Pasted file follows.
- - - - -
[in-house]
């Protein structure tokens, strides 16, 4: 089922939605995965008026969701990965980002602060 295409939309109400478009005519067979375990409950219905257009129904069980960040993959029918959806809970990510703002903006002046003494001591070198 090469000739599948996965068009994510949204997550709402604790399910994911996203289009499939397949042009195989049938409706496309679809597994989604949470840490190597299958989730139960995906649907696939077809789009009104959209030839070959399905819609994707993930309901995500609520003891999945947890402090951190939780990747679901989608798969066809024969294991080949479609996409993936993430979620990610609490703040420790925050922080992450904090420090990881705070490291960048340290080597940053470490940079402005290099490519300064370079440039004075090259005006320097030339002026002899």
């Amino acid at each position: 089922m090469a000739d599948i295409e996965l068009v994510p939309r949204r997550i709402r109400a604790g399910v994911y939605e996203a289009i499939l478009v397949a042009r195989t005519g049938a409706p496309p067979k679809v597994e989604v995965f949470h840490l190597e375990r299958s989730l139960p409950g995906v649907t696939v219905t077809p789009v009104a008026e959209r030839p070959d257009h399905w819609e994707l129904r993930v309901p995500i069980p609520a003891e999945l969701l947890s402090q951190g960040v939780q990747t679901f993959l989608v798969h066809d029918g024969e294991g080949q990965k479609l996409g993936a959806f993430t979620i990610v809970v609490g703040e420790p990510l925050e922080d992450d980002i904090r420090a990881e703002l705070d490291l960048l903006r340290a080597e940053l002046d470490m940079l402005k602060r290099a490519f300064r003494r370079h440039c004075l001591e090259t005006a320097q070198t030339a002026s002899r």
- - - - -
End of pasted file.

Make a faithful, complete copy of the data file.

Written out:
[in-house]
């Protein structure tokens, strides 16, 4: 089922939605995965008026969701990965980002602060 295409939309109400478009005519067979375990409950219905257009129904069980960040993959029918959806809970990510703002903006002046003494001591070198 090469000739599948996965068009994510949204997550709402604790399910994911996203289009499939397949042009195989049938409706496309679809597994989604949470840490190597299958989730139960995906649907696939077809789009009104959209030839070959399905819609994707993930309901995500609520003891999945947890402090951190939780990747679901989608798969066809024969294991080949479609996409993936993430979620990610609490703040420790925050922080992450904090420090990881705070490291960048340290080597940053470490940079402005290099490519300064370079440039004075090259005006320097030339002026002899």
């Amino acid at each position: 089922m090469a000739d599948i295409e996965l068009v994510p939309r949204r997550i709402r109400a604790g399910v994911y939605e996203a289009i499939l478009v397949a042009r195989t005519g049938a409706p496309p067979k679809v597994e989604v995965f949470h840490l190597e375990r299958s989730l139960p409950g995906v649907t696939v219905t077809p789009v009104a008026e959209r030839p070959d257009h399905w819609e994707l129904r993930v309901p995500i069980p609520a003891e999945l969701l947890s402090q951190g960040v939780q990747t679901f993959l989608v798969h066809d029918g024969e294991g080949q990965k479609l996409g993936a959806f993430t979620i990610v809970v609490g703040e420790p990510l925050e922080d992450d980002i904090r420090a990881e703002l705070d490291l960048l903006r340290a080597e940053l002046d470490m940079l402005k602060r290099a490519f300064r003494r370079h440039c004075l001591e090259t005006a320097q070198t030339a002026s002899r």